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TUNIS (Reuters) - Tunisian election officials on Thursday confirmed the Islamist Ennahda party as winner of the North African country's election, setting it up to form the first Islamist-led government in the wake of the Arab Spring uprisings.
Ennahda has tried to reassure secularists and investors, nervous about the prospect of Islamist rule in one of the Arab world's most liberal countries, by saying it would not stop tourists wearing bikinis on beaches or impose Islamic banking.
It has put forward one of its officials for the prime minister's job, after it scored a resounding victory in the country's first ever free election after a Jan. 14 revolution ousted President Zine al-Abidine Ben Ali.
Announcing the results, election commission members said Ennahda had won 90 seats in the 217-seat assembly which will draft a new constitution, and form an interim government.
Its nearest rival, the secularist Congress for the Republic, won 30 votes, commission members told a packed hall in the capital, ending a four-day wait since Sunday's poll for the painstaking count to be completed.
"The elections were as our people and youth wanted them to be -- democratic, transparent, clean and pluralistic, in a break with the past," said deputy commission head Souad Triki.
"At this historic moment, we can only salute the spirit of our innocent martyrs and the endurance of the youth of Jan. 14," she said.
Ennahda, banned under Ben Ali, fell short of an absolute majority in the new assembly but is expected to form a coalition with two of the secularist runners-up. The Islamists will get the biggest say on important posts.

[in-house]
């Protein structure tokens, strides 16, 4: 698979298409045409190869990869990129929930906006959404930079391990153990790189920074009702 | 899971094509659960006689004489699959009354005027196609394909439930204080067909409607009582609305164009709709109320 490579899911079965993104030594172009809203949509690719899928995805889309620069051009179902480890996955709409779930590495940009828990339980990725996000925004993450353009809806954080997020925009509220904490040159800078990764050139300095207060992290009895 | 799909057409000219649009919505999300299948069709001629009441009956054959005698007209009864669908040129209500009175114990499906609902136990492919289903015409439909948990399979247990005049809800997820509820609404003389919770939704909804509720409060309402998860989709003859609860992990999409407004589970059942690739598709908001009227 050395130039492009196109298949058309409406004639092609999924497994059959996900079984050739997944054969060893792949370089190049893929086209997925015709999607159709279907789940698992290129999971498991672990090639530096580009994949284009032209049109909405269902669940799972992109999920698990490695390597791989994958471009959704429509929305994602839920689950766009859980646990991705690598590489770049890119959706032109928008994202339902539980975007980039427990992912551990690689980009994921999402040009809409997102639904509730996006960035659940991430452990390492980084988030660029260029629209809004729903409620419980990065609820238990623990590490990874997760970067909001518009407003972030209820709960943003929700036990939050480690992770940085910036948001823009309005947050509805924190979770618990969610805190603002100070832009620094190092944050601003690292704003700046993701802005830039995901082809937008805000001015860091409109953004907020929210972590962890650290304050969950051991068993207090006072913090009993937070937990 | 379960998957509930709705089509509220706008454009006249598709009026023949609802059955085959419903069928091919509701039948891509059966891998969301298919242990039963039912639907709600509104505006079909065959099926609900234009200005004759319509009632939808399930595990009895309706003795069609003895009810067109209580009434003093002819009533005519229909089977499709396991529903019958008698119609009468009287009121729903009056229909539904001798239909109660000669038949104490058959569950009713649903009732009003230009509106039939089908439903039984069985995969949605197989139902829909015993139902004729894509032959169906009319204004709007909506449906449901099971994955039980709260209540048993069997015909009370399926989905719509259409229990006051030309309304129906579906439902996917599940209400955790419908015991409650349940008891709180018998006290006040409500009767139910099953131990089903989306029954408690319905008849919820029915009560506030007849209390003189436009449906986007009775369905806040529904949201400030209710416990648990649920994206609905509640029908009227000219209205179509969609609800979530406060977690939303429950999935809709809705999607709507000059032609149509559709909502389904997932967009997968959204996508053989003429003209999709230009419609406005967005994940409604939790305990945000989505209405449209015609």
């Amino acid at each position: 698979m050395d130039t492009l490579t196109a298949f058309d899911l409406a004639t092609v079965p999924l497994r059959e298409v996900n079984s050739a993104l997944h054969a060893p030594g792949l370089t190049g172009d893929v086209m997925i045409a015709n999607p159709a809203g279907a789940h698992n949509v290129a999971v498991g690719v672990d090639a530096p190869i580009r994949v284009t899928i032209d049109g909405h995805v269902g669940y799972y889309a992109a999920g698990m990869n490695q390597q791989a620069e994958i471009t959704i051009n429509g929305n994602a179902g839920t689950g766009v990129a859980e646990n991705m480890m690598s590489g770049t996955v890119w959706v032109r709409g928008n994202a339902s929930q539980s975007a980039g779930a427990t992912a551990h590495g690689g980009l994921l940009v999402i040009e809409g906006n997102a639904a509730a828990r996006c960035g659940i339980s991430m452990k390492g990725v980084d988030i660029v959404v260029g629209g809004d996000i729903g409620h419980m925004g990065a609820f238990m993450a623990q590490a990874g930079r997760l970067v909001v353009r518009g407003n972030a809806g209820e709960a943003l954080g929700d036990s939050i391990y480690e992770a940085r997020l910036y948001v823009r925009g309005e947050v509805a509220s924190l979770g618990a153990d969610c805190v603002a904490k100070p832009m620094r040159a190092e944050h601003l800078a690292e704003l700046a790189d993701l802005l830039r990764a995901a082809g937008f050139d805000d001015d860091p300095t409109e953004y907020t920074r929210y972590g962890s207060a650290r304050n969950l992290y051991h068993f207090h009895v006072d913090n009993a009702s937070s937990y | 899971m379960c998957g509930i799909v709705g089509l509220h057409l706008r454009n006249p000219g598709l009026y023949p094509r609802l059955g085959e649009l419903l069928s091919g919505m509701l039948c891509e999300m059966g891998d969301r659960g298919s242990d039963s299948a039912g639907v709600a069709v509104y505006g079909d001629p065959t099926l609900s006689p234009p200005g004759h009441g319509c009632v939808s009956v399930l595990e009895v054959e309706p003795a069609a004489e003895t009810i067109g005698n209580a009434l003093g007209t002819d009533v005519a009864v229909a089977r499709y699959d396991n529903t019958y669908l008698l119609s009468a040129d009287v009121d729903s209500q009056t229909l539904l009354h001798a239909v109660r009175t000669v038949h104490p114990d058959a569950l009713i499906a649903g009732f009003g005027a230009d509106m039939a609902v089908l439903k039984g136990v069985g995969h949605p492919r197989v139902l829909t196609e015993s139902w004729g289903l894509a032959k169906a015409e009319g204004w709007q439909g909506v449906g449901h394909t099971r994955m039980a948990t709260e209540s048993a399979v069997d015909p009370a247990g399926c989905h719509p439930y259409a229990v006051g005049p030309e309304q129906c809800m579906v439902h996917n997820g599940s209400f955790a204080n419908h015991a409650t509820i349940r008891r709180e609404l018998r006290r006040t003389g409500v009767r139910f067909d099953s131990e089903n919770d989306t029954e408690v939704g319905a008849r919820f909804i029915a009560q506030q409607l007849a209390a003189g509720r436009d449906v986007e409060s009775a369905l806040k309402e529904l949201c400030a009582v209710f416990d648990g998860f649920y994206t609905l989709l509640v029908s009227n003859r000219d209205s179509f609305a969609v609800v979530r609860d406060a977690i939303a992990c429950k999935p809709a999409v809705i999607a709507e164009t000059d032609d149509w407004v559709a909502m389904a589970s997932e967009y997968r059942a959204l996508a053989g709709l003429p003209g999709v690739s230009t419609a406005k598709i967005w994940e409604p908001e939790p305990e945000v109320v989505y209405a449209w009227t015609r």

The results were in line with Ennahda's own predictions. Tunisia's complex election system means that it is impossible for any one party to win a majority of assembly seats.
Ennahda lies at the moderate and liberal end of the spectrum of Islamist parties in the Middle East. Its leader, Rachid Ghannouchi, models his approach on the moderate stance of Turkish Prime Minister Tayyip Erdogan.
Beji Caid Sebsi, Tunisia's current prime minister who is now likely to be replaced by an Ennahda official, said in comments published on Thursday that he had no reason to doubt Ennahda's commitment to the secular state and democracy.
"I can't judge intentions, that's up to God. I can only judge by what's public and so far it's positive. At the end of the day, no one can come and change things completely," he told Egypt's al-Ahram daily.
"I think (Ennahda) will rule intelligently and deal with reality. It is not necessarily a dark force. Tunisia will continue to move forward and not go against history."
In an effort to project a message of continuity and to calm investors' jitters, a senior Ennahda official said many cabinet officials might retain their jobs, including the finance minister and central bank governor.
"The tendency is to keep the same strategy, except for some ministers whose performance has been lamentable," Samir Dilou, a member of Ennahda's executive bureau, told Reuters.
Mohamed Bouazizi, a vegetable seller from the Tunisian town of Sidi Bouzid, set fire to himself in December last year in protest at poverty and government repression.
His suicide unleashed protests which swelled into a national uprising that, weeks later, forced Ben Ali and his family to flee to Saudi Arabia after 23 years of autocratic rule.
Tunisia's revolution inspired uprisings which unseated entrenched rulers in Egypt and Libya, and which convulsed Syria, Bahrain and Yemen.
The Islamist election win is likely to resonate in Egypt, which is start its own vote in November and where an Islamist party with ideological ties to Ennahda is tipped to do well.
No Islamists have obtained power in the Middle East since Hamas won a 2006 election in the Palestinian Territories, but the uprisings which reshaped the political landscape this year have created an opening for them.
Additional reporting by Christian Lowe; Writing by Andrew Hammond; Editing by Tim Pearce